As mentioned above, there are no official plans released for a return to racing yet, however at the Club we are having discussions about how to navigate this year. There is a good chance that when racing resumes, that it is behind closed doors, meaning no spectators are permitted. If this is the case we will put into place as much as we possibly can to keep all of you in the loop. We’re still planning things, but this may take the form of a virtual orientation session and live behind the scenes videos from the track on racedays so even when if you’re watching a race from home, we can still take you into the paddock (and hopefully the winners circle!).
We received a lot of communication from members voicing and offering their support for the industry and the workers at Hastings, which was incredibly touching. As plans for racing are created, we may well be in the situation where Hastings is the only sporting action happening in Vancouver for the foreseeable future. If you have any friends who are feeling the boredom of physical distancing please do let them know about the track and the Racing Club, as it may be the perfect antidote to brighten up someone’s summer.
With the above in mind, if you still need to return your membership agreement/fees please touch base with us as soon as possible at email@example.com as we are looking to get our membership list firmed up so we know how many spots we have left to offer new members.
We will sign off with some special mentions. The last couple of months have been turbulent times for everyone on the backstretch and our deepest thanks go out to the trainers, the horsemen who temporarily lost their jobs, the farms (and all of their staff) for taking our horses in at short notice and those who have been working behind the scenes to get a return to racing framework created. I know we all offer our thanks for them coming back in such good racing shape and most importantly, for keeping them safe.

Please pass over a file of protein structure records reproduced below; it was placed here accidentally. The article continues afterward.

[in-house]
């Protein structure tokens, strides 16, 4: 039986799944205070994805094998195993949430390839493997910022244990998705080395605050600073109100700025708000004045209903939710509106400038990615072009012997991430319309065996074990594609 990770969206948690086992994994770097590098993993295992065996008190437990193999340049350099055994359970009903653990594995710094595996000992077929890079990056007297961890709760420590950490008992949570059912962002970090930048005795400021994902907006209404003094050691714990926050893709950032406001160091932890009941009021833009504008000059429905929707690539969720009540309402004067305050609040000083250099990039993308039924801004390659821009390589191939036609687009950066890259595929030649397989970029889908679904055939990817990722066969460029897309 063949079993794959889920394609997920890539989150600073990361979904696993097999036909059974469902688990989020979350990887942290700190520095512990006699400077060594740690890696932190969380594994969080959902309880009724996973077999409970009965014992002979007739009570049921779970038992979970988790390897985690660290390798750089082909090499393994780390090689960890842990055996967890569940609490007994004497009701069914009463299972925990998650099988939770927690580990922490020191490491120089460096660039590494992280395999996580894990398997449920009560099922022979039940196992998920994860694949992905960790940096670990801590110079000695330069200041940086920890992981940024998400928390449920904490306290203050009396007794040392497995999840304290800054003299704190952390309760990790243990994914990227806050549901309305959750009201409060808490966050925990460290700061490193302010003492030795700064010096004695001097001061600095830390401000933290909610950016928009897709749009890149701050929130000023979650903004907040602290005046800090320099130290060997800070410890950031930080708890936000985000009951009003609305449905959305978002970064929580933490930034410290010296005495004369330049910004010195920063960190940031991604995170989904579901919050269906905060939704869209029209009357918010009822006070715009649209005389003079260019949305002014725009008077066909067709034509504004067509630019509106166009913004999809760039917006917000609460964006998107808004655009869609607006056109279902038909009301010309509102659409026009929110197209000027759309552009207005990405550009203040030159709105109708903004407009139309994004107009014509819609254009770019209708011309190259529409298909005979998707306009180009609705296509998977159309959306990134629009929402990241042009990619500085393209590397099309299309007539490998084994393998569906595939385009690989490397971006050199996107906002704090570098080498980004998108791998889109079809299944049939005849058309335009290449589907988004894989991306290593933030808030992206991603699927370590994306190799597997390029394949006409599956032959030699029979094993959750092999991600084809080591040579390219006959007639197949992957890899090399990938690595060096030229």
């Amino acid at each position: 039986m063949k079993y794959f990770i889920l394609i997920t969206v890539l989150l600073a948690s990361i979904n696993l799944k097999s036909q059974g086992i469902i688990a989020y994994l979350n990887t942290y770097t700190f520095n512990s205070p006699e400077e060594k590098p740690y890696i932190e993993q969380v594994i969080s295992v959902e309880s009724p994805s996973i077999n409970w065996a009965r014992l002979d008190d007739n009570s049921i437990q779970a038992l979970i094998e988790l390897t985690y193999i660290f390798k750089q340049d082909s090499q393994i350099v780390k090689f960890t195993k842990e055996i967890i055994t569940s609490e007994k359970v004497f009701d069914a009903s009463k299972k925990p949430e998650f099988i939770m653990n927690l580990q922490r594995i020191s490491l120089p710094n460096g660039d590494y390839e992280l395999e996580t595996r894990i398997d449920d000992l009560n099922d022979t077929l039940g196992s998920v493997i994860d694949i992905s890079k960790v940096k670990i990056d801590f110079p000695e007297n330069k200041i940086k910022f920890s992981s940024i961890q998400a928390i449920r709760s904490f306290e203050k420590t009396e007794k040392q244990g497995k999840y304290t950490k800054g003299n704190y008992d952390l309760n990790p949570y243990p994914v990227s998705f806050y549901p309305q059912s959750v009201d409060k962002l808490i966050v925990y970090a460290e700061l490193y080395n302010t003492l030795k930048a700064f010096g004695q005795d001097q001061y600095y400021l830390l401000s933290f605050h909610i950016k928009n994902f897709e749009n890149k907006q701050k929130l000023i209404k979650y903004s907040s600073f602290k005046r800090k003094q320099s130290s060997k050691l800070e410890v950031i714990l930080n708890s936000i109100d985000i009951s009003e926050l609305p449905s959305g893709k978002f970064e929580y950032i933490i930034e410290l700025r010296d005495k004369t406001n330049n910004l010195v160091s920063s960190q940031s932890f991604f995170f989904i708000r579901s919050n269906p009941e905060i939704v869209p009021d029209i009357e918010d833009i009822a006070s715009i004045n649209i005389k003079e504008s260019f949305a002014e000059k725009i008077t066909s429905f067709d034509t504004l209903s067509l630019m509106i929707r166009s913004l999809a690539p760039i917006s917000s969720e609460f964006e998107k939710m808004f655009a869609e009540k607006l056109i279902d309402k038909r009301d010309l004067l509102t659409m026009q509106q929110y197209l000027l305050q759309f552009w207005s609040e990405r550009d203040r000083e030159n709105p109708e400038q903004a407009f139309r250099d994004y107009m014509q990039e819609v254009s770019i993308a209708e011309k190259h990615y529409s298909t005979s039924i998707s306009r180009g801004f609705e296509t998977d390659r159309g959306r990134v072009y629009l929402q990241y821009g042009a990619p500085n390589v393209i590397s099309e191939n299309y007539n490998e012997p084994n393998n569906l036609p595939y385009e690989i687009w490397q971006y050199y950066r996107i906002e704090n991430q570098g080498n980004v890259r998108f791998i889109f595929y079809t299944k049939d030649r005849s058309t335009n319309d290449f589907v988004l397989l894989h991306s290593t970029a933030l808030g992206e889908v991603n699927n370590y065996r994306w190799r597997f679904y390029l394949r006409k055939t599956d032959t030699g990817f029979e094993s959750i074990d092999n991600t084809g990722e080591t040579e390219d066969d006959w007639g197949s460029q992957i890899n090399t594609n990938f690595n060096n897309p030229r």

Finally, but certainly not the least, we have the news to pass along that Nigel is going to be taking a step back from co-managing the Racing Club this year to focus on the many other hats he wears at Hastings. His experience and energy was a big asset last year as we tried to keep the show on the road after Richard’s passing and I know that we all would want to extend our warmest thanks. If anyone would like to touch base with him personally, he provides excellent commentary on BC and international horse racing on Twitter and also has a website https://www.nigelreidracing.com/ where he has all his contact information.
We are delighted to announce that we are now open for pre-registration for the Hastings Racing Club 2020. Returning and new members alike are welcome to join what promises to be one of the most exciting seasons yet!
For 2020 we are combining what were formerly Club I and Club II to create one entity – with an annual no-risk fee of $300, making this one of the most affordable entertainment options in the Lower Mainland. As in previous seasons, after paying for the costs for keeping and training the horses any net proceeds are returned to the Club Members so everyone involved gets all the thrill of thoroughbred horse ownership without and of the financial risk.